Many people use credit cards to the point that they are constantly living on borrowed money. Buying day-to-day essentials on credit shouldn't be the norm. Use your debit card or cash for gasoline, groceries and all your household expenses. Select one credit card, hopefully with a high limit and a low interest rate, and get rid of the rest. Quick tip: Credit cards with cash-back incentives are great, but only if you pay them off promptly. Getting two percent back when you have a high balance and a double-digit interest rate isn't in your best interest.
One of the biggest financial missteps you can make is not checking your credit score on a regular basis. If you don't look at your credit reports every three months or so, you leave yourself more vulnerable to identity theft and fraudulent charges. Request a free annual report online from the three major credit rating agencies -- Equifax, Experian and Transunion -- and sign up for one of the services LifeLock offers, such as LifeLock Ultimate, to help protect your identity and monitor your credit rating.
As you get older, the more expensive life insurance gets. It's much better to get insured at 25 than it is at 55. Even though you feel healthy now, you never know when your time might be up. Don't put off purchasing life or health insurance.
When you are in your 20s and 30s, you think retirement is so far off in the future that you don't have to worry about it. However, that's the best time to begin saving. If you're over 40, you're behind. Start saving as early as possible and make it a goal to put at least 10 percent of your income into savings. The later you start, the higher percentage you'll want to save to accumulate wealth for retirement.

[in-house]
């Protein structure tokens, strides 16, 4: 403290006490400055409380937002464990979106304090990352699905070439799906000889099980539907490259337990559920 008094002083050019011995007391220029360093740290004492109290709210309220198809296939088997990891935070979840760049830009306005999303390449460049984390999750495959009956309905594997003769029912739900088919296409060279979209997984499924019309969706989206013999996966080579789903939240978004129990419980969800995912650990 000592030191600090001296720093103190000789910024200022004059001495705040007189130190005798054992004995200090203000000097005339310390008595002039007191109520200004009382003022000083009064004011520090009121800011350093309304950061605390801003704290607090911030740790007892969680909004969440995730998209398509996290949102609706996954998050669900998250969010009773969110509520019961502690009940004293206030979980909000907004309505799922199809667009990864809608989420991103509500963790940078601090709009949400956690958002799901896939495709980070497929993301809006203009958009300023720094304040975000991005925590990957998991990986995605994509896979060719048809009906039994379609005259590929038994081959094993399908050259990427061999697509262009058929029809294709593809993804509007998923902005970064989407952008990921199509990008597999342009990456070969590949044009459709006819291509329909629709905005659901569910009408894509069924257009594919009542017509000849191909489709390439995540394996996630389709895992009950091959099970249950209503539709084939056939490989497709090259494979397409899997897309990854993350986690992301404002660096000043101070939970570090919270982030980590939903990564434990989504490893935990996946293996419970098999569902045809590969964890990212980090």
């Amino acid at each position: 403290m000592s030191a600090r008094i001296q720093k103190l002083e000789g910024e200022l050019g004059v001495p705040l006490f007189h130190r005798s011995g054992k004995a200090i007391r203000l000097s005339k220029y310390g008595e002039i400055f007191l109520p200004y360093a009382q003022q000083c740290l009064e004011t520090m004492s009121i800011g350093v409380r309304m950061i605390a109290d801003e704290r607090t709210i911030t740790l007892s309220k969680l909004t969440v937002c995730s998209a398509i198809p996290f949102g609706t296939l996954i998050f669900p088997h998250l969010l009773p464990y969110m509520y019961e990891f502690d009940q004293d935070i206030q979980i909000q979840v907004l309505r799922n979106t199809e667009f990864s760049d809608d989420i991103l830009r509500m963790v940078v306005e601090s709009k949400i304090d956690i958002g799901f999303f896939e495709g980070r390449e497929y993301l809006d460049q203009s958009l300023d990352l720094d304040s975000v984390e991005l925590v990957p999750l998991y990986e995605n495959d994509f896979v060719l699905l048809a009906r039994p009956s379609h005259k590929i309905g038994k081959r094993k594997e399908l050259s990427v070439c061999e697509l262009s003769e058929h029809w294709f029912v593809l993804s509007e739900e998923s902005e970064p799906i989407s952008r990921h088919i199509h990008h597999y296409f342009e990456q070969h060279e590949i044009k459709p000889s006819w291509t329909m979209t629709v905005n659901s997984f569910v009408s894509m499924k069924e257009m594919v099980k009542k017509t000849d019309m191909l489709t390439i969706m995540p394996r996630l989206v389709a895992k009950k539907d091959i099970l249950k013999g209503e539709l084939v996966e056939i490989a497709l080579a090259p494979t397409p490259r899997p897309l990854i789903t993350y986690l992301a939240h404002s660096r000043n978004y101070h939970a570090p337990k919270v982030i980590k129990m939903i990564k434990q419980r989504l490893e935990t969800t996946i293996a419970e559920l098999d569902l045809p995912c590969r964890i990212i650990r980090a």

Whatever you value should be insured -- your life, your home and your other valuables. If you have collections of anything -- art, gold, wine or anything else of value -- have it insured and get updates regularly as your items appreciate. A valuables policy is relatively affordable and you don't want to be left underinsured (or not insured at all) in case of theft, damage or anything else.
When you pay for your home over a 30-year period, you usually end up paying over two-and-a-half times its purchase price. Having a 15-year mortgage instead of a 30-year mortgage can save you considerable money. And wouldn't you rather be using that money to build wealth rather than it just going to interest?
About.com's Financial Planning site has some great examples on how you can save big on your mortgage. Even an extra payment each year can make a big difference in the long run.
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